Sunday
Dec072014

BSFC, LAFCA, and NYFCO: Their 2014 Winners

My apologies to Boston, Los Angeles and the online contingency of New York City for their shared billing but what can you do? When they all announce on the same weekend they share column space. The DC Film Critics also announced nominations today but in the interest of sanity, TFE only covers actual awards from critics groups, not their nomination rounds (which give performers and films no real juice publicity wise anyway); we have 30+ critics organizations in the US alone so any requested  coverage other than wins for the non-institutions feels ego-driven.

It was another good day for Birdman and Boyhood or "Boyman" as Sasha likes to call it. Particularly Boyhood which no films seem to be able to squirm around for top billing. Grand Budapest Hotel probably came close in L.A., Birdman looked like a distant second in Boston, but NYFCO seemed very committed. Is it now the Oscar frontrunner for Best Picture? It probably always was so yes. 

BOSTON SOCIETY OF FILM CRITICS (BSFC)
The BSFC was formed in 1981 and were once known for scrappy idiosyncratic choices. They were among the first awards group to rubber stamp Steven Soderbergh and David O. Russell (before their prime Oscar years). In the past ten years they've become far more conservative usually awarding their top prize to the Oscar frontrunner or its presumed challenger. Like NYC, Boston now has a second younger "online" group which already announced this year.

Film: Boyhood (runner up: Birdman)
Director: Richard Linklater, Boyhood (runner up: Clint Eastwood, American Sniper)
Actor: Michael Keaton, Birdman (runner up: Timothy Spall, Mr Turner)
Actress: Marion Cotillard, Two Days One Night AND The Immigrant (runner up: Hilary Swank, The Homesman)
Supporting Actor: J.K. Simmons, Whiplash (runner up: Edward Norton, Birdman)
Supporting Actress: Emma Stone, Birdman (runner up: Laura Dern, Wild)
Screenplay [TIE]: Birdman & Boyhood (runner up: Mr Turner)
Cinematography: Emmanuel Lubezki, Birdman (runner up: Dick Pope, Mr Turner)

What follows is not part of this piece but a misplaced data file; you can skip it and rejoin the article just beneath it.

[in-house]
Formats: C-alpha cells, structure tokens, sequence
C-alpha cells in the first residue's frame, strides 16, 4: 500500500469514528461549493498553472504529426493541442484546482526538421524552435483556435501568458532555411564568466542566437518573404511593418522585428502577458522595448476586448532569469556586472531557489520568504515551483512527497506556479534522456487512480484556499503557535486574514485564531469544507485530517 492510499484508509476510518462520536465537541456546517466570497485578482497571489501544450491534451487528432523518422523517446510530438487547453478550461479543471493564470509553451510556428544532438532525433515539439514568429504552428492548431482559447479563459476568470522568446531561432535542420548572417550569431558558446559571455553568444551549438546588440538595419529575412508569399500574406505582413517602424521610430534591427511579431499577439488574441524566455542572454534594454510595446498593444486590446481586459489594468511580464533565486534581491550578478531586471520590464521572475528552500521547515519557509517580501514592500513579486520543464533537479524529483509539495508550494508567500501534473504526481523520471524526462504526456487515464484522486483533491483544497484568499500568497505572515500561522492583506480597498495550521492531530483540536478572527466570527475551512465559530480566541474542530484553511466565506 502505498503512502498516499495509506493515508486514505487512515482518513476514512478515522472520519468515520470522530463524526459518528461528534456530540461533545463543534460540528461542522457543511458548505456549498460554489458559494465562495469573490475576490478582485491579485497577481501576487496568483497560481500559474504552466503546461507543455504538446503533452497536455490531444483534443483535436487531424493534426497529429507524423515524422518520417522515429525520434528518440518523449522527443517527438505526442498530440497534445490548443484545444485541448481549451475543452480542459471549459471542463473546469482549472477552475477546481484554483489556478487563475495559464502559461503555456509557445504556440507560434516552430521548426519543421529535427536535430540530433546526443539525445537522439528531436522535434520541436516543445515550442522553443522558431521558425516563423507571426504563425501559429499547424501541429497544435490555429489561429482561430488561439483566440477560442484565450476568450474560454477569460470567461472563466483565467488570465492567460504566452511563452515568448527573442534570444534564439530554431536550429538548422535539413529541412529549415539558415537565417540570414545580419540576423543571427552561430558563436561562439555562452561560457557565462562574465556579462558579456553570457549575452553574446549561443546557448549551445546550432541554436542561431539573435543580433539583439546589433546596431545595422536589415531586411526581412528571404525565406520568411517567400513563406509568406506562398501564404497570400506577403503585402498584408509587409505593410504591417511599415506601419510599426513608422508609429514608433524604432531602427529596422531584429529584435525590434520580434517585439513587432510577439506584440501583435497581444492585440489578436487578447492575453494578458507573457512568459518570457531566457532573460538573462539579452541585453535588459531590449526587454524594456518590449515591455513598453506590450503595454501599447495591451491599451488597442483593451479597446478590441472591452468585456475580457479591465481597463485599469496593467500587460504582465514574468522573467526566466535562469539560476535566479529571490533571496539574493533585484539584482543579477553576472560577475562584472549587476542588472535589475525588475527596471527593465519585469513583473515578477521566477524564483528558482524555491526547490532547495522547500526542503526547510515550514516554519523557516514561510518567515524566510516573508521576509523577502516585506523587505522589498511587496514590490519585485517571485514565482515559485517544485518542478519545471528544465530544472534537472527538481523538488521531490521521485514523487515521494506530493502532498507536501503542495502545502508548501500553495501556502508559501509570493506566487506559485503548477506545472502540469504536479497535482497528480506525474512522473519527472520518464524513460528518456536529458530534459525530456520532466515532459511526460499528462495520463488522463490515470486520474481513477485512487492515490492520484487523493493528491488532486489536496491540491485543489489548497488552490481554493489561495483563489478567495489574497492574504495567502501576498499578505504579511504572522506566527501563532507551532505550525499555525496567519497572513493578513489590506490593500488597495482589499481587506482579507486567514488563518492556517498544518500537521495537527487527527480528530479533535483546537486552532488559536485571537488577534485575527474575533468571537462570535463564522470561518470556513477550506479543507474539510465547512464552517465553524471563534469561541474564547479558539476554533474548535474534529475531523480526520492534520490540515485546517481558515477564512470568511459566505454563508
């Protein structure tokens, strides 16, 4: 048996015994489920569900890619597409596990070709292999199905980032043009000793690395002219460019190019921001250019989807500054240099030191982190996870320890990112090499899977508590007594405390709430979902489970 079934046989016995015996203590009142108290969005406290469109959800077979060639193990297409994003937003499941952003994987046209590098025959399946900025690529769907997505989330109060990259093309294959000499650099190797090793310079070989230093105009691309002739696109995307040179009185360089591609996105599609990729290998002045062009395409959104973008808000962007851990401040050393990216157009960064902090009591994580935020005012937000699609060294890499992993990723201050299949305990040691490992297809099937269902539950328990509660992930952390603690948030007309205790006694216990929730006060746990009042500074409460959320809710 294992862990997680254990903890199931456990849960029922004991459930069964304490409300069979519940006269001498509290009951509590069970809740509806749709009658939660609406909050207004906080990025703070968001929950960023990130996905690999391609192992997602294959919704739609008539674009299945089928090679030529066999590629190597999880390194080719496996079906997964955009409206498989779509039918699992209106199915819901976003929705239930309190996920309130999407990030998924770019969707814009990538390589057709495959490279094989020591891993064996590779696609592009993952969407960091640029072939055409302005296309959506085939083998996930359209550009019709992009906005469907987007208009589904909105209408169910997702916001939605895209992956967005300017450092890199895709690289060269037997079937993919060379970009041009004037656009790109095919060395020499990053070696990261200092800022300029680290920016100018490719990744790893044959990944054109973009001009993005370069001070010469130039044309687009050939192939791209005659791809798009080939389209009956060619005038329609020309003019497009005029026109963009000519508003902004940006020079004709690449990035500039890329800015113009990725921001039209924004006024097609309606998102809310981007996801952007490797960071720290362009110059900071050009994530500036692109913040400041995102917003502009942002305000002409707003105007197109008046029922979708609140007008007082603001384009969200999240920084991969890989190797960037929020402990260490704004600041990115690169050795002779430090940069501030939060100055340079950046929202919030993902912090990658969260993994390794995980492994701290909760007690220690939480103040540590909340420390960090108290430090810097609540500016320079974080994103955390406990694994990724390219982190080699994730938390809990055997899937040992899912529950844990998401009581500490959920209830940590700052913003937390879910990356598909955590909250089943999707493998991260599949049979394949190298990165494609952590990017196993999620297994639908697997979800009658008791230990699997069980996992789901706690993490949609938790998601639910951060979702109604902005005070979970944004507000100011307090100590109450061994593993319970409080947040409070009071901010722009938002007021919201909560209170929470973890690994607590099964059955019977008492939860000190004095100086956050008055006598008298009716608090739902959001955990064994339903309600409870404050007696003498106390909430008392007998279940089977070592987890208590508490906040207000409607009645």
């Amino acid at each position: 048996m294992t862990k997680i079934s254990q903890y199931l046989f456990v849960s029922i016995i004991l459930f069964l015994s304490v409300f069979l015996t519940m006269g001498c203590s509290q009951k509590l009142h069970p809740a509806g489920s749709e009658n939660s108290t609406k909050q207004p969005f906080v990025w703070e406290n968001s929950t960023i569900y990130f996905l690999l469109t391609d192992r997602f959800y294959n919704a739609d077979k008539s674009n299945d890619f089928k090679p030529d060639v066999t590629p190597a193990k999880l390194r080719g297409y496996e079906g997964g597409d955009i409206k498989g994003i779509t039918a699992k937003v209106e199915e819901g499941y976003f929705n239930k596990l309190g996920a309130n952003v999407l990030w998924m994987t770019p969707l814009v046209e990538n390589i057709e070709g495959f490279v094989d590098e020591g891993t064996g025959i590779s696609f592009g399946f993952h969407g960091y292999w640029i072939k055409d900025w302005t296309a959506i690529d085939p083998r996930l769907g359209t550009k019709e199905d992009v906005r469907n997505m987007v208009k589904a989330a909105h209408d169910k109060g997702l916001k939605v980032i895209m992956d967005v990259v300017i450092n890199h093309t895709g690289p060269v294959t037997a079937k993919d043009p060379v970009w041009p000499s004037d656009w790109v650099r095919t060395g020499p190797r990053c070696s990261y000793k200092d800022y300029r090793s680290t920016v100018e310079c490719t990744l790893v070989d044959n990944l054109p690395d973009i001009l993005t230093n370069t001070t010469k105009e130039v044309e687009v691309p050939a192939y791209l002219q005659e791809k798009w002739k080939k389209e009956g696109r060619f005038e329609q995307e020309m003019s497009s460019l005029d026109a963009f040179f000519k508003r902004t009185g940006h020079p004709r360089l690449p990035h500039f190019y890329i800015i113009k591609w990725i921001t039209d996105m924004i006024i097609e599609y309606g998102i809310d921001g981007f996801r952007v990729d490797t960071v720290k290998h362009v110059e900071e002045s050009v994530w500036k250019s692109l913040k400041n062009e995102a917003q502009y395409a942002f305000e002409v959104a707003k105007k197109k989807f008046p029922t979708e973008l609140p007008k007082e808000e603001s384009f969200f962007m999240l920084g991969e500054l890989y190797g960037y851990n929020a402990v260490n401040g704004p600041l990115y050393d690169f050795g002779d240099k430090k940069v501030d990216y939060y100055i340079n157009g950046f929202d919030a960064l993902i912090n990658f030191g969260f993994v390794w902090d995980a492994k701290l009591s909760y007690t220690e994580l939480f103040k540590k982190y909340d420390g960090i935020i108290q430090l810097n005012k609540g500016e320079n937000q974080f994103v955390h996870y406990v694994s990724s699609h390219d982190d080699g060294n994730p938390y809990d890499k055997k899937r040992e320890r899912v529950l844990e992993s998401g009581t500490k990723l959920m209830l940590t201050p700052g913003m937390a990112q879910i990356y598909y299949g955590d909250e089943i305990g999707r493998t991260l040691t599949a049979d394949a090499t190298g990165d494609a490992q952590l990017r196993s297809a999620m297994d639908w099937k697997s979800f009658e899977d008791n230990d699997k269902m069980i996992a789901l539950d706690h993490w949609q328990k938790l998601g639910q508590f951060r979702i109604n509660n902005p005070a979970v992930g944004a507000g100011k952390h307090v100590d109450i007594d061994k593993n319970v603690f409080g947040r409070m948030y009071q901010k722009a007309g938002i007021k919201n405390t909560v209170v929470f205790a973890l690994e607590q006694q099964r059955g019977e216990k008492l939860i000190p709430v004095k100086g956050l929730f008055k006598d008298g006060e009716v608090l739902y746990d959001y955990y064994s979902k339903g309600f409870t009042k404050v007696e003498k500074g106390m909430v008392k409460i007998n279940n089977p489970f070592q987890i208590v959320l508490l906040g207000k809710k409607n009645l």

Editing: Sandra Adair, Boyhood (runner up: Joel Cox & Gary Roach, American Sniper)
Foreign Film: Two Days One Night (runner up: Ida)
Animated Film: The Tale of Princess Kaguya (runner up: The Lego Movie)
New Filmmaker: Dan Gilroy, Nightcrawler (runner up: Gillian Robespierre, Obvious Child)
Documentary: Citizen Four (runner up: Jodorowsky's Dune)
Use of Music: Inherent Vice (runner up: Whiplash)

 

LOS ANGELES FILM CRITICS ASSOCIATION (LAFCA)
Founded in 1975, the LAFCA is one of the twin (coastal) towers of film critics associations alongside NYFCC which announced their prizes on December 1st. Last year the LAFCA had a very hard tie figuring out their prizes and the day ended with ties in three headline categories: Best Picture, Best Actress and Best Supporting Actor. These days they are perhaps best known for daring choices in Best Actress and Best Picture. 

Film Boyhood (runner up: The Grand Budapest Hotel)
Director Richard Linklater, Boyhood (runner up: Wes Anderson, Grand Budapest Hotel)
Actress Patricia Arquette, Boyhood (runner up: Julianne Moore, Still Alice)
Actor Tom Hardy, Locke (runner up: Michael Keaton, Birdman)
Supporting Actress: Agata Kulesza, Ida (runner up: Rene Russo, Nightcrawler)
Supporting Actor: J.K. Simmons, Whiplash (runner up: Edward Norton, Birdman)

New Generation: Ava DuVernay, Selma
Screenplay: Grand Budapest Hotel (runner up: Birdman)
Animated Film: The Tale of Princess Kaguya (runner up: The LEGO Movie)
Foreign Film: Ida (runner up: Winter Sleep)
Documentary: Citizen Four (runner up: Life Itself)
Cinematography: Emmanuel Lubeszki, Birdman (runner up: Dick Pope, Mr Turner)
Editing: Sandra Adair, Boyhood (runner up: Barney Piling, Grand Budapest Hotel)
Score: TIE Jonny Green, Inherent Vice and Mica Levi, Under the Skin
Production Design: Adam Stockhausen, Grand Budapest Hotel (runner up: Ondrej Nekvasil Snowpiercer)